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4.3 out of 5 stars70
4.3 out of 5 stars
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on 19 April 2001
This book takes an interesting look at the last few days of the life of Jesus. It challenges the reader to look a fresh at Jesus's death and resurrection. Morison argues his case by reviewing the options and uses logic to determine his thinking. Although written at the turn of the 20th century (which shouldn't put you off) this remains one of the best apologetics books around today - a timeless classic. Excellent as a gift for those skeptical and enquiring friends.
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on 5 March 2014
I was recommended to read this book, and I can see why. I am so glad I read it and a must read for any "not quite convinced" persons.
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on 18 May 2014
This is a wonderful book. If thee are any sceptics re' the resurrection of Jesus Christ out there, then this is the book you should read.
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on 11 March 2009
I think enough has been said of the merits of this book, so instead of repeating other reviewers I'll just attempt a brief rebuttal of the negative reviews.

They seem to suggest that this books weakness is circular reasoning. This, I submit, is not truly a weakness, though it may be seen as an obstacle. I say this because, to my mind, sometimes circular reasoning cannot be got around (no pun intended). How can you prove to me that your legs exist? By showing me of course! But that, I'm afraid to say, is apparently not a valid argument according to the negative reviewers. It too is circular, because you can only show me your legs if they exist! You'll find that all other approaches to this problem are also circular. Nevertheless, nobody will fault you for believing someone else has legs (or that you have,for that matter). This may seem out of the way, but I think its the same with the new testament. The way to validate its claims is to assess its own reliability. Once this is established there is nothing standing in the way of it authenticating itself, circular though this is.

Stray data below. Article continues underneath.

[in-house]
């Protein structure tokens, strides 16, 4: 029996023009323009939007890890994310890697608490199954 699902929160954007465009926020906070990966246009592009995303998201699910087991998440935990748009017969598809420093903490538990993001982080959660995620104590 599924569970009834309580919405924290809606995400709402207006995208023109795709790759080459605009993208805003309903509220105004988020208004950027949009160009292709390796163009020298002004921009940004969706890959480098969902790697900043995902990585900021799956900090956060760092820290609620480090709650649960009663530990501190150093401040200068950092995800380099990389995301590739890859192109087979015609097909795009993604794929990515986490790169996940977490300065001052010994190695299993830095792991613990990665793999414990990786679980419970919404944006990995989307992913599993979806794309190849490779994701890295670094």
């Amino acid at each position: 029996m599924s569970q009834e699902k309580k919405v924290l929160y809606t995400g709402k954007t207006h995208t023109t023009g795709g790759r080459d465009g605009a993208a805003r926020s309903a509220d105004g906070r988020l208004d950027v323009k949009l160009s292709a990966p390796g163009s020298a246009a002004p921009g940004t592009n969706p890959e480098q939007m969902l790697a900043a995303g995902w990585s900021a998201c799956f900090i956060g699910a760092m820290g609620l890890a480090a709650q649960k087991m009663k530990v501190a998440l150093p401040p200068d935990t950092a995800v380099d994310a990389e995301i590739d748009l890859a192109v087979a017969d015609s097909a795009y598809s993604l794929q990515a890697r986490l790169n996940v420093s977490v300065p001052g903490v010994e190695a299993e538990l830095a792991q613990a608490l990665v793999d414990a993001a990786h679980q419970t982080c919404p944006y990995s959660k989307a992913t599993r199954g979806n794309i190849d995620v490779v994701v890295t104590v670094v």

This is common practice. A historian analysing an ancient text will, among other things, assess it on its own merits in an attempt to authenticate it. I see no reason why this cannot be attempted here. In fact I think the exercise has proven very fruitful.